December 19, 2005
Much of our lives are spent adapting. Much of our formal education is geared to adapting skills deserving of value in the marketplace. We adapt our time to suit our employers in order to be worthy of our wages. We adapt our ingenuity for business in the anticipation of sales that cover expenses and garner a profit. We care for animals, till the soil and cultivate crops in anticipation of an abundant harvest. Throughout our working careers we retrain ourselves and upgrade the tools of our trade. In my line of work, right–on-time learning is essential every day — because adaptation creates new strategic policy challenges.
Ontario agriculture is a powerhouse of adaptation. Evan as net farm income slides ever-lower, farm families borrow more to keep farms going. As smaller and smaller slices of the consumer’s food dollar go back to the farm, farm families persuade governments to increase transfers from taxpayers, AND bolster family income with off-farm jobs. The result? Total farm family income remains stable and comparable to other families.
Last week, a University of Guelph Department of Agricultural Economies and Business seminar highlighted recently completed research and emerging research priorities. It was a great opportunity for some right-on-time learning — and a confirmation that there is little in the research pipeline to solve the farm sector’s problems any time soon. I was also encouraged that there was no endless chatter about still more adaptation — because adaptation for adaptation’s sake is part of farming problems:
• Bigger farmers are less connected to local communities and rural economic development,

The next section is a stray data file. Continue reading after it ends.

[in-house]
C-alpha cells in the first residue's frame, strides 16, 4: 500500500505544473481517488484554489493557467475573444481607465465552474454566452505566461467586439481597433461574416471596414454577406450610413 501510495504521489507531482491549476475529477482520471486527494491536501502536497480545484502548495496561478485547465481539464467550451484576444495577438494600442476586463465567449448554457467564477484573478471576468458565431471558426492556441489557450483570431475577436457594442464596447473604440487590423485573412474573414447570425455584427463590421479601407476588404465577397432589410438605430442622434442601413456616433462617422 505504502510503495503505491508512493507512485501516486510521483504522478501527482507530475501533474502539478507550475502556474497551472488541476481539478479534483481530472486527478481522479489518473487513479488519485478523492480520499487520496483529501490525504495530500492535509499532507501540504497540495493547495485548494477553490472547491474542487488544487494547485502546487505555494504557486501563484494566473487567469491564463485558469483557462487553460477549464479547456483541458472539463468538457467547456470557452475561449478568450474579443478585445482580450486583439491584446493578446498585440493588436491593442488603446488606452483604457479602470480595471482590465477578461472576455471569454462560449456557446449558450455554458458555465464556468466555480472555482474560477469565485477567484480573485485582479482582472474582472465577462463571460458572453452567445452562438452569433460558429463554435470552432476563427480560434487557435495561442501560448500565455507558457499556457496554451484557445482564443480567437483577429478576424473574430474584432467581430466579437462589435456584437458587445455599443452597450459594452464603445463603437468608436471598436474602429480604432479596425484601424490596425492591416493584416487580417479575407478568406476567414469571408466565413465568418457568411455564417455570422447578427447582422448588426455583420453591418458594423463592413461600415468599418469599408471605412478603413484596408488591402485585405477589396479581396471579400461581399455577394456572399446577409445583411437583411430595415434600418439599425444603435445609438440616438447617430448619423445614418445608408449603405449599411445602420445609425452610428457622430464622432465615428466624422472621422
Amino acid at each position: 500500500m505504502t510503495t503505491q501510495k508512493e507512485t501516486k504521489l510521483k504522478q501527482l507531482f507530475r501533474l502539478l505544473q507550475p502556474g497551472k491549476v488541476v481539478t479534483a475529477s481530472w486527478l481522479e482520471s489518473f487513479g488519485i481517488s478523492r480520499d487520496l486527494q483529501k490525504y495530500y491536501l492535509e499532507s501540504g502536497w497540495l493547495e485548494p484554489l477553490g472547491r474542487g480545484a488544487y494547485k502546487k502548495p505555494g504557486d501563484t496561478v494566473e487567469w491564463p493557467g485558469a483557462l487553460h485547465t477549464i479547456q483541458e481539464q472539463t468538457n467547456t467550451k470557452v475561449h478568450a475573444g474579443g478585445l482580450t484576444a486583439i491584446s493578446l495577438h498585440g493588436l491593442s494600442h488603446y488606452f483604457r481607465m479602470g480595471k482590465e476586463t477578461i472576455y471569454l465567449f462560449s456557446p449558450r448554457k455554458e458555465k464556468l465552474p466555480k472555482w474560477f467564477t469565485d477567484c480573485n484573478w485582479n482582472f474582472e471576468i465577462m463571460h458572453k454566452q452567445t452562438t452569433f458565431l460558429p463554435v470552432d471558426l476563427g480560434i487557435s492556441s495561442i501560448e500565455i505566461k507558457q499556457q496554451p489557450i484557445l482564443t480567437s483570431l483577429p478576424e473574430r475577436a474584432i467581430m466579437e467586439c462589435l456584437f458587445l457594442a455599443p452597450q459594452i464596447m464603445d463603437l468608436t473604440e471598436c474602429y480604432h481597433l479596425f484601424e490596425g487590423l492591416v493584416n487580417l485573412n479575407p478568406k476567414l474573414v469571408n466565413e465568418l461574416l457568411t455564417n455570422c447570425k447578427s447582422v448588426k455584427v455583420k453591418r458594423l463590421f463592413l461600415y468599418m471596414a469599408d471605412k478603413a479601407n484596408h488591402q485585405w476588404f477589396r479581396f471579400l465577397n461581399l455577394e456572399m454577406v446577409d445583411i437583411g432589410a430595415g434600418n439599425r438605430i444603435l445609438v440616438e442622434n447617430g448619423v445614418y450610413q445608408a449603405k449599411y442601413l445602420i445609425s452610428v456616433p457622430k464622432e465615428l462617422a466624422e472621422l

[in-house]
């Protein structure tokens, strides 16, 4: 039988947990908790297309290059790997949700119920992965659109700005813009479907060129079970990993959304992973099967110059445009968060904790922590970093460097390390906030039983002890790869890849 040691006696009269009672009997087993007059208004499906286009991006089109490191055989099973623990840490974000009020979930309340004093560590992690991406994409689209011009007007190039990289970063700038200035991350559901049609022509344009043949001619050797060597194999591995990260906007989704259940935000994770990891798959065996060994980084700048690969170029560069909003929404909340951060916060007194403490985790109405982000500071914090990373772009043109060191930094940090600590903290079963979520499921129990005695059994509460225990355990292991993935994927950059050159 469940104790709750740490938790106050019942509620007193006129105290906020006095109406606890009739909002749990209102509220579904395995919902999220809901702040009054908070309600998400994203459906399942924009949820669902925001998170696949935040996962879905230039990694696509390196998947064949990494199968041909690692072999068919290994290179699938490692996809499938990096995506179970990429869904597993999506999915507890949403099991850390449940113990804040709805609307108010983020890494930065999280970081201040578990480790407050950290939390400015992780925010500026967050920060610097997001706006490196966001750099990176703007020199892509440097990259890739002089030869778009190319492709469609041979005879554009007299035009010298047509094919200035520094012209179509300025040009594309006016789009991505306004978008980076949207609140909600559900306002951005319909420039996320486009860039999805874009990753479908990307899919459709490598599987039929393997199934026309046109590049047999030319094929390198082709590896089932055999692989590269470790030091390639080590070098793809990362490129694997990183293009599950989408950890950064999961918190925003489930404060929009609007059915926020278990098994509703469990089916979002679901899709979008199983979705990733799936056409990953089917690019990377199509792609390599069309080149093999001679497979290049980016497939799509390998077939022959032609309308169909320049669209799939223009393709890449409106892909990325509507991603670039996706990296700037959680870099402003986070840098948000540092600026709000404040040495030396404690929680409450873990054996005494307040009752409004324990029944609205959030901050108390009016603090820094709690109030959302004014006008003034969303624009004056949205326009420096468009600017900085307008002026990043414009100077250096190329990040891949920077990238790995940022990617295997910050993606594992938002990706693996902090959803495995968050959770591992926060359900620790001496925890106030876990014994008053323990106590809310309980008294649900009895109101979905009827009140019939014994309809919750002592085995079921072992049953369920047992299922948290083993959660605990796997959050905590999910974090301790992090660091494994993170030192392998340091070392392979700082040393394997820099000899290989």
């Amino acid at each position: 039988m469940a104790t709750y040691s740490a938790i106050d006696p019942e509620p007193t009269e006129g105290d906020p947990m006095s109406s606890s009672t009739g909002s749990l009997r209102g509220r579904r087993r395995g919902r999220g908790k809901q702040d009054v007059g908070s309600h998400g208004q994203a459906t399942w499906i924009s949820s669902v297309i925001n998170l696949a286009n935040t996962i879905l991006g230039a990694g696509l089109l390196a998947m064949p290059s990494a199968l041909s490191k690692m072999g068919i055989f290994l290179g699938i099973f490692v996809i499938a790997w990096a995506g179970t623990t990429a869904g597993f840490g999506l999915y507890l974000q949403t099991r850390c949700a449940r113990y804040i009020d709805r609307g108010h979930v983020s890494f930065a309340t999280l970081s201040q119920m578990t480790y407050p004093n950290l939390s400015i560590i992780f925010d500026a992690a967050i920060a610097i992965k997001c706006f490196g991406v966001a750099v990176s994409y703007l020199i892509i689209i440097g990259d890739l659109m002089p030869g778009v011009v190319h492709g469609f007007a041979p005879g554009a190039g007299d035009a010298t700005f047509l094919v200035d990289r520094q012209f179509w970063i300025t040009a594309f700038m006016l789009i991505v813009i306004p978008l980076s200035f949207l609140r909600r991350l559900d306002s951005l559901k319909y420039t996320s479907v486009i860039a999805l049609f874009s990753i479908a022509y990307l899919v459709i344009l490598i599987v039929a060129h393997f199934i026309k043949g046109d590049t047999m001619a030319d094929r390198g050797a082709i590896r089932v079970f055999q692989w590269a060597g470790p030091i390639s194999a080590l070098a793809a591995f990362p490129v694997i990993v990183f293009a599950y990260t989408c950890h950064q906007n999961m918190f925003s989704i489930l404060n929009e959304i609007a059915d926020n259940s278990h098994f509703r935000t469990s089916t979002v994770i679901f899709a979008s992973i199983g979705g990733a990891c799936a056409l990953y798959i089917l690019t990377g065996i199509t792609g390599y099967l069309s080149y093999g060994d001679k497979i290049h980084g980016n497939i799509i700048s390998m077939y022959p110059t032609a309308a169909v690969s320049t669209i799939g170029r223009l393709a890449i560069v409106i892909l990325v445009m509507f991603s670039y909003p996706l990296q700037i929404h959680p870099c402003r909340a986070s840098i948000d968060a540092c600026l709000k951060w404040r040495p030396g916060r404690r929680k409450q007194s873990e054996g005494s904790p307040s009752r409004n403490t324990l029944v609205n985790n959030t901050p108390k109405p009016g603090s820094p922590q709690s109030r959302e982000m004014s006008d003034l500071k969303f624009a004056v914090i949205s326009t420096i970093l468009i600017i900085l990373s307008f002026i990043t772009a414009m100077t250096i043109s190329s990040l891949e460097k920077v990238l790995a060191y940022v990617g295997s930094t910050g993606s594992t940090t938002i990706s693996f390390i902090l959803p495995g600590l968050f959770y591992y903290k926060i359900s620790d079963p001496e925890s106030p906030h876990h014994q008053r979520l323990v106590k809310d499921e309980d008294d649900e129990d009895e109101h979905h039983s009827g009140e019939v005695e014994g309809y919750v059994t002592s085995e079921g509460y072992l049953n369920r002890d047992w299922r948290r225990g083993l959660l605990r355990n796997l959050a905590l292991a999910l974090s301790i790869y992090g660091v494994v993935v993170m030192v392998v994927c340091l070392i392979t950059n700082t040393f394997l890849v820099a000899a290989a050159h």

• More intensive farms are less connected to the local environment and its stewardship,
• More ability to produce bulk undifferentiated commodities is a guarantee for still lower prices,
• More control by a few concentrated food retailers turns farm production into captive supply.
Christmas time is unique among the seasons. Christmas is the season of pause from the hurly-burly of our struggles for a “fair share.” Christmas is a time for giving without expecting something back.
We all face pressures to adapt or “get with” dominant market trends. In this most festive of seasons, we all risk participating in the happy-talk and feel-good images designed to spur an end-of-year economic boom. We all risk a shopping-inspired tinsel joy and plastic peace, culminating in ever-bigger packages beautifully wrapped, and ever bigger bills conveniently assigned to our credit cards.
I pray that our gift giving will remain rooted in the Spirit of God and the gift of Jesus the Saviour. This is the spirit of Christmas that deserves to last all through the New Year.
Elbert van Donkersgoed
This commentary was first published as Corner Post, Farm & Countryside Commentary #412.